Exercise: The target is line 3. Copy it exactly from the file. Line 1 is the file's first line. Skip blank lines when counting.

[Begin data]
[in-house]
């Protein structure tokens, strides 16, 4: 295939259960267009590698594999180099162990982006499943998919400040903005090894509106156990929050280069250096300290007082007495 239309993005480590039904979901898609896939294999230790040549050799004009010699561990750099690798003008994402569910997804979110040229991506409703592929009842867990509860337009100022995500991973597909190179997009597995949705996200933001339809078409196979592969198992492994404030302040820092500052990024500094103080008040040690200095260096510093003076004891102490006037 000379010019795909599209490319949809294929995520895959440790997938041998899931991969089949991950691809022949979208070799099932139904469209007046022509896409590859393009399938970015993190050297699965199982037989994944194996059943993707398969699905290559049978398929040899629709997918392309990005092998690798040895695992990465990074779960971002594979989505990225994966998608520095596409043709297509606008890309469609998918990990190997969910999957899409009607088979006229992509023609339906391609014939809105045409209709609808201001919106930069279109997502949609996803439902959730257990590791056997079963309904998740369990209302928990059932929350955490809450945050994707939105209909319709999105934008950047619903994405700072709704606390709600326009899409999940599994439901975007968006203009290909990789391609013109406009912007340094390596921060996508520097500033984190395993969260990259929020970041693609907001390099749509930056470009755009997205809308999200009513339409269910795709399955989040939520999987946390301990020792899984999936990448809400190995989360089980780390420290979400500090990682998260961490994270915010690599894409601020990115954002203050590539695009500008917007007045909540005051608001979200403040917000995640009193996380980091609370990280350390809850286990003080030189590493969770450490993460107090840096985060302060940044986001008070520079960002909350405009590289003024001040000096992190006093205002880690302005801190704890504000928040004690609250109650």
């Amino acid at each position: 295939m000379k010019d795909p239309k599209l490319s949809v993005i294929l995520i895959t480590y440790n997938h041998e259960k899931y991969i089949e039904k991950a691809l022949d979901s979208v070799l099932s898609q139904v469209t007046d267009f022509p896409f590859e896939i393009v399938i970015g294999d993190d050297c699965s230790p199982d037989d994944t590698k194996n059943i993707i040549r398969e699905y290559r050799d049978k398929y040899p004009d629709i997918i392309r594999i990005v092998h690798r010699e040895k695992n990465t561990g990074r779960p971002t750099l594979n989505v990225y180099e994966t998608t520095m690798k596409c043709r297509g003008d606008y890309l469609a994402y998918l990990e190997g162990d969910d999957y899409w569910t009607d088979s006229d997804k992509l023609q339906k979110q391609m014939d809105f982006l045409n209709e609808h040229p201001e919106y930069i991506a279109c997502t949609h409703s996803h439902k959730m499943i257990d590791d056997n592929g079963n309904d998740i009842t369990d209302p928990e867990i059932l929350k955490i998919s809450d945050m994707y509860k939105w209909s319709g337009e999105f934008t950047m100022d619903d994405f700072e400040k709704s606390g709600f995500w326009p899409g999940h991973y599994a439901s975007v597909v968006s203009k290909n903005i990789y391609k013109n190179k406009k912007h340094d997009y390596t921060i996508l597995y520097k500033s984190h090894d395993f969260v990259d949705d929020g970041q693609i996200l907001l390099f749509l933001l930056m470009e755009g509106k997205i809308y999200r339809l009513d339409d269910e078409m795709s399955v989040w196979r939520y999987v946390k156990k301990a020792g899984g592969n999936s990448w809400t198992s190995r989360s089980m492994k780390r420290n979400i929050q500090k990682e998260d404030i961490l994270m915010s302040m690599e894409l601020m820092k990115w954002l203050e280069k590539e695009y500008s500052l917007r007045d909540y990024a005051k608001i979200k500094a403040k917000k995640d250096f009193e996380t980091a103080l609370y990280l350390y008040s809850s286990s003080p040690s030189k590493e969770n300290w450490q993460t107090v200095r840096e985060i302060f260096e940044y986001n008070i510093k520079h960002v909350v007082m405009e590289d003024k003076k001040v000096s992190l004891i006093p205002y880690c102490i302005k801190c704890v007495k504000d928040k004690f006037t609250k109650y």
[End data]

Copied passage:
């Amino acid at each position: 295939m000379k010019d795909p239309k599209l490319s949809v993005i294929l995520i895959t480590y440790n997938h041998e259960k899931y991969i089949e039904k991950a691809l022949d979901s979208v070799l099932s898609q139904v469209t007046d267009f022509p896409f590859e896939i393009v399938i970015g294999d993190d050297c699965s230790p199982d037989d994944t590698k194996n059943i993707i040549r398969e699905y290559r050799d049978k398929y040899p004009d629709i997918i392309r594999i990005v092998h690798r010699e040895k695992n990465t561990g990074r779960p971002t750099l594979n989505v990225y180099e994966t998608t520095m690798k596409c043709r297509g003008d606008y890309l469609a994402y998918l990990e190997g162990d969910d999957y899409w569910t009607d088979s006229d997804k992509l023609q339906k979110q391609m014939d809105f982006l045409n209709e609808h040229p201001e919106y930069i991506a279109c997502t949609h409703s996803h439902k959730m499943i257990d590791d056997n592929g079963n309904d998740i009842t369990d209302p928990e867990i059932l929350k955490i998919s809450d945050m994707y509860k939105w209909s319709g337009e999105f934008t950047m100022d619903d994405f700072e400040k709704s606390g709600f995500w326009p899409g999940h991973y599994a439901s975007v597909v968006s203009k290909n903005i990789y391609k013109n190179k406009k912007h340094d997009y390596t921060i996508l597995y520097k500033s984190h090894d395993f969260v990259d949705d929020g970041q693609i996200l907001l390099f749509l933001l930056m470009e755009g509106k997205i809308y999200r339809l009513d339409d269910e078409m795709s399955v989040w196979r939520y999987v946390k156990k301990a020792g899984g592969n999936s990448w809400t198992s190995r989360s089980m492994k780390r420290n979400i929050q500090k990682e998260d404030i961490l994270m915010s302040m690599e894409l601020m820092k990115w954002l203050e280069k590539e695009y500008s500052l917007r007045d909540y990024a005051k608001i979200k500094a403040k917000k995640d250096f009193e996380t980091a103080l609370y990280l350390y008040s809850s286990s003080p040690s030189k590493e969770n300290w450490q993460t107090v200095r840096e985060i302060f260096e940044y986001n008070i510093k520079h960002v909350v007082m405009e590289d003024k003076k001040v000096s992190l004891i006093p205002y880690c102490i302005k801190c704890v007495k504000d928040k004690f006037t609250k109650y």